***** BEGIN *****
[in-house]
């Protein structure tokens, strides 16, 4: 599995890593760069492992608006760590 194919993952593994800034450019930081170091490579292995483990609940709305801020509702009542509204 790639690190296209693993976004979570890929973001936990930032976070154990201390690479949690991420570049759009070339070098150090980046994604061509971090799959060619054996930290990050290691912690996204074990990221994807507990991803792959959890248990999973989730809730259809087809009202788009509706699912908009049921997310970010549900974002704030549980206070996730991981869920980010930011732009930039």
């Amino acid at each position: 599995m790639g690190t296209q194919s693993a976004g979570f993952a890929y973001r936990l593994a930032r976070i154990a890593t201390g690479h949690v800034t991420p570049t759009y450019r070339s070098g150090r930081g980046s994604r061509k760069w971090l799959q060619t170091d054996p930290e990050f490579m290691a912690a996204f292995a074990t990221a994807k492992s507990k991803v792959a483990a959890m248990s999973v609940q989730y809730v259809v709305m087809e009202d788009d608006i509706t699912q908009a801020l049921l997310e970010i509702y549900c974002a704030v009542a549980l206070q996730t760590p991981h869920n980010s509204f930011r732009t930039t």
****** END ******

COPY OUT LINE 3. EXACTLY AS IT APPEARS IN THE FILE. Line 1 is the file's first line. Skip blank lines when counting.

């Amino acid at each position: 599995m790639g690190t296209q194919s693993a976004g979570f993952a890929y973001r936990l593994a930032r976070i154990a890593t201390g690479h949690v800034t991420p570049t759009y450019r070339s070098g150090r930081g980046s994604r061509k760069w971090l799959q060619t170091d054996p930290e990050f490579m290691a912690a996204f292995a074990t990221a994807k492992s507990k991803v792959a483990a959890m248990s999973v609940q989730y809730v259809v709305m087809e009202d788009d608006i509706t699912q908009a801020l049921l997310e970010i509702y549900c974002a704030v009542a549980l206070q996730t760590p991981h869920n980010s509204f930011r732009t930039t």